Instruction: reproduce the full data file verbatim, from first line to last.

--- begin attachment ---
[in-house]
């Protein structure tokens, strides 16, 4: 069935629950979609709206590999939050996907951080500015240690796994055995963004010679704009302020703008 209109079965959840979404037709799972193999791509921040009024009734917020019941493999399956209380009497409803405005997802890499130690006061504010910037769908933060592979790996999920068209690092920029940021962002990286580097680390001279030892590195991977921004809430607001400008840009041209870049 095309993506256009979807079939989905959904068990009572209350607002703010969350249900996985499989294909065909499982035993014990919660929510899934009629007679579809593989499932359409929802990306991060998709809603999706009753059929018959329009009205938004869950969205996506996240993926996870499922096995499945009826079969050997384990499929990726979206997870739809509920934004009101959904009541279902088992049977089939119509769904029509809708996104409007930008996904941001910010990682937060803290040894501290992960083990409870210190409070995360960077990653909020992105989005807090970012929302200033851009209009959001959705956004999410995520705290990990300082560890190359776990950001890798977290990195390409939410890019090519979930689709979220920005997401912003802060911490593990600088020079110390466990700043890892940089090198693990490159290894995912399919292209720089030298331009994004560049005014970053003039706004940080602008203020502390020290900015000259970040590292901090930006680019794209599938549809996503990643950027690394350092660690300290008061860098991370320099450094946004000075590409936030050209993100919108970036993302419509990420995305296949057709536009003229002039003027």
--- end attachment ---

[in-house]
């Protein structure tokens, strides 16, 4: 069935629950979609709206590999939050996907951080500015240690796994055995963004010679704009302020703008 209109079965959840979404037709799972193999791509921040009024009734917020019941493999399956209380009497409803405005997802890499130690006061504010910037769908933060592979790996999920068209690092920029940021962002990286580097680390001279030892590195991977921004809430607001400008840009041209870049 095309993506256009979807079939989905959904068990009572209350607002703010969350249900996985499989294909065909499982035993014990919660929510899934009629007679579809593989499932359409929802990306991060998709809603999706009753059929018959329009009205938004869950969205996506996240993926996870499922096995499945009826079969050997384990499929990726979206997870739809509920934004009101959904009541279902088992049977089939119509769904029509809708996104409007930008996904941001910010990682937060803290040894501290992960083990409870210190409070995360960077990653909020992105989005807090970012929302200033851009209009959001959705956004999410995520705290990990300082560890190359776990950001890798977290990195390409939410890019090519979930689709979220920005997401912003802060911490593990600088020079110390466990700043890892940089090198693990490159290894995912399919292209720089030298331009994004560049005014970053003039706004940080602008203020502390020290900015000259970040590292901090930006680019794209599938549809996503990643950027690394350092660690300290008061860098991370320099450094946004000075590409936030050209993100919108970036993302419509990420995305296949057709536009003229002039003027």